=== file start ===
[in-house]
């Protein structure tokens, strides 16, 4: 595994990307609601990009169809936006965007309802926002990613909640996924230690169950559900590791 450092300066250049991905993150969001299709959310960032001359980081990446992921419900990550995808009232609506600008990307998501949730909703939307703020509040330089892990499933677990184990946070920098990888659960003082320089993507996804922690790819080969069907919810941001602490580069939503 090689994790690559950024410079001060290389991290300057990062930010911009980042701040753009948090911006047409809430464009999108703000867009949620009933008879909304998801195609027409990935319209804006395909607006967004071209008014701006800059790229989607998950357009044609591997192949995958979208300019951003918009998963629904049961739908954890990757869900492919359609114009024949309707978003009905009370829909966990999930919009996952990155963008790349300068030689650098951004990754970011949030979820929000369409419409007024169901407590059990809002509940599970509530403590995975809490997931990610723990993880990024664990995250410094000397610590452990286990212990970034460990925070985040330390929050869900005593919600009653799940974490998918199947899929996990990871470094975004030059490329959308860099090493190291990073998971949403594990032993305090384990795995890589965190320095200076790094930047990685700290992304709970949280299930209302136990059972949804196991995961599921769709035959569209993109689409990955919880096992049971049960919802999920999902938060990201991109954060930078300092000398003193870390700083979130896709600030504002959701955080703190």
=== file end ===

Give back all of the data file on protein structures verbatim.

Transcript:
[in-house]
């Protein structure tokens, strides 16, 4: 595994990307609601990009169809936006965007309802926002990613909640996924230690169950559900590791 450092300066250049991905993150969001299709959310960032001359980081990446992921419900990550995808009232609506600008990307998501949730909703939307703020509040330089892990499933677990184990946070920098990888659960003082320089993507996804922690790819080969069907919810941001602490580069939503 090689994790690559950024410079001060290389991290300057990062930010911009980042701040753009948090911006047409809430464009999108703000867009949620009933008879909304998801195609027409990935319209804006395909607006967004071209008014701006800059790229989607998950357009044609591997192949995958979208300019951003918009998963629904049961739908954890990757869900492919359609114009024949309707978003009905009370829909966990999930919009996952990155963008790349300068030689650098951004990754970011949030979820929000369409419409007024169901407590059990809002509940599970509530403590995975809490997931990610723990993880990024664990995250410094000397610590452990286990212990970034460990925070985040330390929050869900005593919600009653799940974490998918199947899929996990990871470094975004030059490329959308860099090493190291990073998971949403594990032993305090384990795995890589965190320095200076790094930047990685700290992304709970949280299930209302136990059972949804196991995961599921769709035959569209993109689409990955919880096992049971049960919802999920999902938060990201991109954060930078300092000398003193870390700083979130896709600030504002959701955080703190």